Can She Be Queen of Heaven?

Canto VIII

"Blissful," quod I, "may this be true?
Be not displeased if I speak error.
Art thou the queen of heaven's blue
To whom this world shall all do honor?
We believe in Mary from whom grace grew,
Who bore a bairn of virgin flower;
The crown from her who might remove--
But one who surpassed her in some favor?
Now, for singularity of the sweetness in her,
We call her Phoenix of Araby,
Who flawless flew from her Fashioner
Like to the Queen of Courtesy."

"Courtesy" becomes the link word for this canto; but we need to know that the word has much richer meaning for the poet than it is for us. For him, "courtesy" was not simply "elementary politeness." He knew (as likely we do not) that "courtesy" is built upon the word "court." And as we hardly could, he knew the royal court as the symbol and perhaps even demonstration of the highest sort of nobility, dignity, graciousness, and benevolence. And "courtesy" identifies behavior of a courtly sort.

Our poet--along with scripture itself--appreciated the propriety of God being described as King and of "the kingdom of God" as being his court. And whether we prefer monarchical government or not, we must learn to think in those terms if we are to have any chance of understanding either the poet or the scripture.

With this "courtly" canto, then, begins an extended treatment of a central theme: both "the body of Christ" and "the court of God" are marked by a unique courtesy of which there is no dividing up into honorees and honorers. Don't confuse this idea with "equality," our modern democratic concept of each individual looking out to make sure he gets his rights, his fair share. Both the poet and scripture were way out in front of this one; and perhaps "community of grace" is the best term for their ideal.

The poet applies the theme particularly to the infant's status in glory rather than to the grief of the father--yet this is not necessarily a digression.

As we have noted, grief tends to center in a feeling of having been cheated: "I have not received the happiness that is mine by right." But as quickly will be made clear, the courteous community of God is not and cannot be established on the basis of rights; it subsists solely in grace. And in the grace of God there are absolutely no grounds for anyone to complain of being cheated. Here, then, is a very pertinent answer to grief: "You have not been cheated!" So the following stanzas will speak, on the one hand, to the daughter's undeserved, honor, but on the other and just as pointedly, to the father's sense of undeserved loss. "Community of grace" leaves no room for concepts of either "high" or "low."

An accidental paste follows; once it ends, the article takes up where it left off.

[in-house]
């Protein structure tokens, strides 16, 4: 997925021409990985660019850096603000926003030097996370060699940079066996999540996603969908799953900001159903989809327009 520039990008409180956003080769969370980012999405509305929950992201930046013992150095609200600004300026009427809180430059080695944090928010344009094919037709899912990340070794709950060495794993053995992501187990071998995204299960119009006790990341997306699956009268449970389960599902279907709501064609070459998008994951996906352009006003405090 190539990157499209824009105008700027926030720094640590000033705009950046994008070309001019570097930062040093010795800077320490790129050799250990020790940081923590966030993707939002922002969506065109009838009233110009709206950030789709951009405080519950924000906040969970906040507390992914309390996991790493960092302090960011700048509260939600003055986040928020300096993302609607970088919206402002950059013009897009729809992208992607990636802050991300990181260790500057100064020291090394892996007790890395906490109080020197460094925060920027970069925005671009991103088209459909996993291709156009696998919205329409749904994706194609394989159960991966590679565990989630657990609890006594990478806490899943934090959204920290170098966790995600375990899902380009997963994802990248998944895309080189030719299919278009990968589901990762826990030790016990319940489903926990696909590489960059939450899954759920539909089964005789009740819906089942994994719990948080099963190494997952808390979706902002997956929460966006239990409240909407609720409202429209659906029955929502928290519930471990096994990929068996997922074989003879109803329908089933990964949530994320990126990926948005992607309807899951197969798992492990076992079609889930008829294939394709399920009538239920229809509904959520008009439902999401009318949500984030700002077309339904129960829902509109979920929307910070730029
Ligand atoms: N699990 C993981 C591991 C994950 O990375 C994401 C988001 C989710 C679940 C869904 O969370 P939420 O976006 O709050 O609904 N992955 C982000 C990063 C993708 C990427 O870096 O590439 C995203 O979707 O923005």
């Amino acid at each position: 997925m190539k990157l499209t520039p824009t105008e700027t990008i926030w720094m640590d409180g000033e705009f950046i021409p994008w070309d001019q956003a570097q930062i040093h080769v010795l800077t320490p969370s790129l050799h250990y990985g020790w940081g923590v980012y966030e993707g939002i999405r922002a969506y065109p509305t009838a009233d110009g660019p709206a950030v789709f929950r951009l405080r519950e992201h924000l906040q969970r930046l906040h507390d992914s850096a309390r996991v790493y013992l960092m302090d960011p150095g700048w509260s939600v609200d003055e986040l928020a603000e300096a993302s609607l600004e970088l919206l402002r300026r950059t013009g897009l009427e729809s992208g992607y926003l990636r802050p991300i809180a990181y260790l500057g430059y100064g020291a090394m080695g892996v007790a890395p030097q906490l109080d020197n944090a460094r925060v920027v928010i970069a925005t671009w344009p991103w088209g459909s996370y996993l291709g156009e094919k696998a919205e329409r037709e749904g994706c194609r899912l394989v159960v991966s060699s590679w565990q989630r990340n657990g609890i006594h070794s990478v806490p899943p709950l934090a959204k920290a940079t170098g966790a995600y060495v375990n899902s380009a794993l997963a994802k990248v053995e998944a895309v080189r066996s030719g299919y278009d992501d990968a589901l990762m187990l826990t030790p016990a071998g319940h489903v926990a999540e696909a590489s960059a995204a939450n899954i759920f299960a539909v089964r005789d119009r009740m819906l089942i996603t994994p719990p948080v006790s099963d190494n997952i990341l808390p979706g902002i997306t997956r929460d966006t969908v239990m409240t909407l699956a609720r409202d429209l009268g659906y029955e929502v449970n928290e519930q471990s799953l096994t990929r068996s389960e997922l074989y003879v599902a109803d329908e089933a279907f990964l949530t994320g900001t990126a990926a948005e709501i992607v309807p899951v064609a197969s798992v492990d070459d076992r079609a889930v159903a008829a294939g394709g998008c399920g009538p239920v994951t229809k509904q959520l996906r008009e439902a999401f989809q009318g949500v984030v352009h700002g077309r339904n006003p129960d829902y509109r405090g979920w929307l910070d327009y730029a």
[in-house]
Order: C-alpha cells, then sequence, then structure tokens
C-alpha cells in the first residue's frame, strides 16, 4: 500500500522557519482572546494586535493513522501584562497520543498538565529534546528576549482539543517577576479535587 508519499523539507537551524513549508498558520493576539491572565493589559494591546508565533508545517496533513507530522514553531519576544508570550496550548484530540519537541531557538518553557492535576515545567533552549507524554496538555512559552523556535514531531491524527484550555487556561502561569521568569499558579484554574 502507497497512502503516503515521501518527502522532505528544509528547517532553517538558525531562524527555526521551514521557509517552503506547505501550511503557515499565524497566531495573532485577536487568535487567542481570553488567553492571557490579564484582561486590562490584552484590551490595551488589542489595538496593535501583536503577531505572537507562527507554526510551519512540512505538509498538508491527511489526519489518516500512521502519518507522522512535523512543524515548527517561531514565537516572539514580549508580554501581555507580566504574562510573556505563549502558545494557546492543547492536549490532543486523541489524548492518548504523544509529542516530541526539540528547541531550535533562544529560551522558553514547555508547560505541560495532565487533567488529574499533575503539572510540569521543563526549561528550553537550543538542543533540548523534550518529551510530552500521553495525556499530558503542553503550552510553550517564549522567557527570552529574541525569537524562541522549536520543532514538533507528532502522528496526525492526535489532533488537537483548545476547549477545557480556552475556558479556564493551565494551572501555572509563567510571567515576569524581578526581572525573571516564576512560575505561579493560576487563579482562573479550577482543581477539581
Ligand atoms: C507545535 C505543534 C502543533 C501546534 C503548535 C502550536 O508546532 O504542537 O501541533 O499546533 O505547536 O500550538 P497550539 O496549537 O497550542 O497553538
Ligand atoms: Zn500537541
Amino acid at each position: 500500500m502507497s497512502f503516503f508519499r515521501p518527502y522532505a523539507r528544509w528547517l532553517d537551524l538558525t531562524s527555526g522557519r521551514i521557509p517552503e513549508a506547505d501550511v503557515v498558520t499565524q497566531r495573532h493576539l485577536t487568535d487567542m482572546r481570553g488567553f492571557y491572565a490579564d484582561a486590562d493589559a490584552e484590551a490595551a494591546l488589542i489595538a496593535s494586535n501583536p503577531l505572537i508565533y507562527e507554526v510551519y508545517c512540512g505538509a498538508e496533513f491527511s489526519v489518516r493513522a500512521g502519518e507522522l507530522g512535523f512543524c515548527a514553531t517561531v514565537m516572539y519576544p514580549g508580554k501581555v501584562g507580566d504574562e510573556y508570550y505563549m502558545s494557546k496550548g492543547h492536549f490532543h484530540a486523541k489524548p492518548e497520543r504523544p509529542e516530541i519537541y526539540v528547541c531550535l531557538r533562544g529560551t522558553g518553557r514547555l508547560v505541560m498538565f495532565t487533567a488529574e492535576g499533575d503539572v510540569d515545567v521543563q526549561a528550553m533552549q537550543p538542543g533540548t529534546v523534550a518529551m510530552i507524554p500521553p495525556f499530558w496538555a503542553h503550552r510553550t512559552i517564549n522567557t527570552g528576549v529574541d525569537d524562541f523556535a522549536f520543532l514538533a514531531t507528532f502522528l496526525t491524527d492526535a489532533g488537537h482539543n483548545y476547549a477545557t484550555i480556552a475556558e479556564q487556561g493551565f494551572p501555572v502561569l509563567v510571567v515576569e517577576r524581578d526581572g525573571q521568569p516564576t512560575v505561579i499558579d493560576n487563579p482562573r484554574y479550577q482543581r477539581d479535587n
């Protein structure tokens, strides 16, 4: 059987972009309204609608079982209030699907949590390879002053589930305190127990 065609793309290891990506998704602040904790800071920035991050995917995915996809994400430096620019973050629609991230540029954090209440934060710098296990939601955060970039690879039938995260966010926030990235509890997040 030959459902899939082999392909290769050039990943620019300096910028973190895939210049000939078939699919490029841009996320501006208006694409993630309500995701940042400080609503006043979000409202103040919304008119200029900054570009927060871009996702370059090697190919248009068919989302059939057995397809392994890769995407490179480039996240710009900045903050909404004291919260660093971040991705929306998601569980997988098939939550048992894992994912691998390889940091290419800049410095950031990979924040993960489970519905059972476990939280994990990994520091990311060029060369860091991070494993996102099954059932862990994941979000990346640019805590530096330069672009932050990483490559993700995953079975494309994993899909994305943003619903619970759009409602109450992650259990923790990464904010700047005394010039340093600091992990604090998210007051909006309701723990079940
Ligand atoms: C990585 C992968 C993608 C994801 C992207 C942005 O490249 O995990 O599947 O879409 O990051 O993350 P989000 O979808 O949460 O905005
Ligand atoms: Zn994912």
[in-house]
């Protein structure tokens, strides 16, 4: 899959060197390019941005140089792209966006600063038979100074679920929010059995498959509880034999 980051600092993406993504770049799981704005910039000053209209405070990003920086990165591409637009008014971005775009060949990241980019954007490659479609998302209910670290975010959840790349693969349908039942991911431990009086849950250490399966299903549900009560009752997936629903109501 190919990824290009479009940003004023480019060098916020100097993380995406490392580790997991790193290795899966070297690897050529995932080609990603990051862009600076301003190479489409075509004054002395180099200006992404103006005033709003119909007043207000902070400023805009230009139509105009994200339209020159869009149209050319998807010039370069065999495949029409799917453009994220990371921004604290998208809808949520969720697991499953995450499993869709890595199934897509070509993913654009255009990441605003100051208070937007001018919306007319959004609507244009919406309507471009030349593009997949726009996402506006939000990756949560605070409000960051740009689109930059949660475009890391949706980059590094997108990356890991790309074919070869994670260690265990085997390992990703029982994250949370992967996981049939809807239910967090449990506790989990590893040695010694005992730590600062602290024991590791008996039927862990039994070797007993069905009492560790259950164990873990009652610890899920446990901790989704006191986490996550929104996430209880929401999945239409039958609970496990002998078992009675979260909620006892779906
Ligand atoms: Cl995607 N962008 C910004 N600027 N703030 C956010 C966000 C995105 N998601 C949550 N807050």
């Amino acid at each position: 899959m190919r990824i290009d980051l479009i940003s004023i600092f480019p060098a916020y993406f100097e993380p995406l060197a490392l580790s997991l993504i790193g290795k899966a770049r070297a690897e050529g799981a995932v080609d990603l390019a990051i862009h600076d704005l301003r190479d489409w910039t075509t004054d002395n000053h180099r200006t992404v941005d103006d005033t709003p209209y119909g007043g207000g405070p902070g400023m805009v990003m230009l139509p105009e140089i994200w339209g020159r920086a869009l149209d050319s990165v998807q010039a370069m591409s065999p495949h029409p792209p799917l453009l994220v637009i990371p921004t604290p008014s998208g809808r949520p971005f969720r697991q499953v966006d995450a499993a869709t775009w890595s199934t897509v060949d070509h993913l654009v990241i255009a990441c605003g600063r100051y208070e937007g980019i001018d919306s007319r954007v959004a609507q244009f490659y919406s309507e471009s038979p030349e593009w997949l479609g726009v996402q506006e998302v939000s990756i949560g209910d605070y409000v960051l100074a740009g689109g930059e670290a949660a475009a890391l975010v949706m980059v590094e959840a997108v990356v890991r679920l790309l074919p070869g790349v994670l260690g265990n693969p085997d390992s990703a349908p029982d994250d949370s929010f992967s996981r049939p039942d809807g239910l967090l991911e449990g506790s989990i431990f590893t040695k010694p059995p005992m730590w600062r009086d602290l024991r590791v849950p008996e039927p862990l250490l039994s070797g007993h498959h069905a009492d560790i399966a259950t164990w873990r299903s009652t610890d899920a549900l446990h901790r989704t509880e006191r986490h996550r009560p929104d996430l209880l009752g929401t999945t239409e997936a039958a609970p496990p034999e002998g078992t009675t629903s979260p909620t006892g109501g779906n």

"Courtesy's Queen!" the girl then said,
Kneeling to ground and covering her face,
"Matchless mother and merriest maid,
Blessed beginner of every grace!"
Then rose she up and did upbraid
And speak against me in short space:
"Sir, many here seek and are repaid
But supplanters are none within this place.
That Empress all the heavens doth grace;
And earth and hell are her levy.
She from her heritage none will chase,
For she is Queen of Courtesy.


"The court of the kingdom of God alive
A property hath in its self-being:
All that may therin arrive
Of all the realm is queen or king
And yet shall never another deprive,
But each one is glad of other's having,
And would their crowns were thus worth five,
If possible were such enhancing.
But my Lady, of whom Jesus did spring,
She holds the empire o'er us full free;
And none is displeased of our gathering,
For she is Queen of Courtesy.


"Through courtesy, sayeth Saint Paul,
We all are members of Jesus Christ.
As head and arms and legs and all
Tie into his body full true and tried,
Right so is every Christian soul
A legitimate limb of the Master of Might.
Then look whether hate or any gall
Is attached or tied thy limbs betwixt;
Thy head feels not jealousy nor jaundice
On arm or finger a bangle to see;
So fare we all with love and bliss
As king and queen by courtesy."


"Courtesy," quod I, "I do believe;
And may charity great be you among.
But that my speech may not you grieve
~ ~ ~ ~ ~ ~ ~ ~ ~ ~ ~ ~ ~ ~ ~ ~ ~ ~
Thyself in heaven over high you heave
To make thee queen that was so young!
What greater honor might he achieve
Who hath endured in the world as strong
And lived in penance his whole life long
With bodily bale him bliss to buy?
What more honor might to him belong
Than being crowned king by courtesy?

There is a line missing in the original manuscript; and because that manuscript is our sole source for the poem, there would seem no chance of ever recovering it. The likelihood is that the copyist accidentally skipped a line in his copying. Nevertheless, he will have been saved by grace--as must we all be for the lines we've skipped.

The Jeweler now shows himself to be very much one of us. We are all so hooked on the human order of "rights," "deserts," and "deservings" that we can't accept the astonishing "community of grace" as being somehow quite fair. "Sure, heavenly blessings are great; but--I don't know--it sort of takes the edge off to know that everybody else gets the same thing." Grace takes some getting used to. And so the Jeweler now finds himself caught in a turnabout that has him arguing that his "peerless pearl" has been given a "peerage" higher than he actually had in mind for her. And in just such contradiction is where we wind up when we choose to go the route of "rights."

Copyright (c) 1983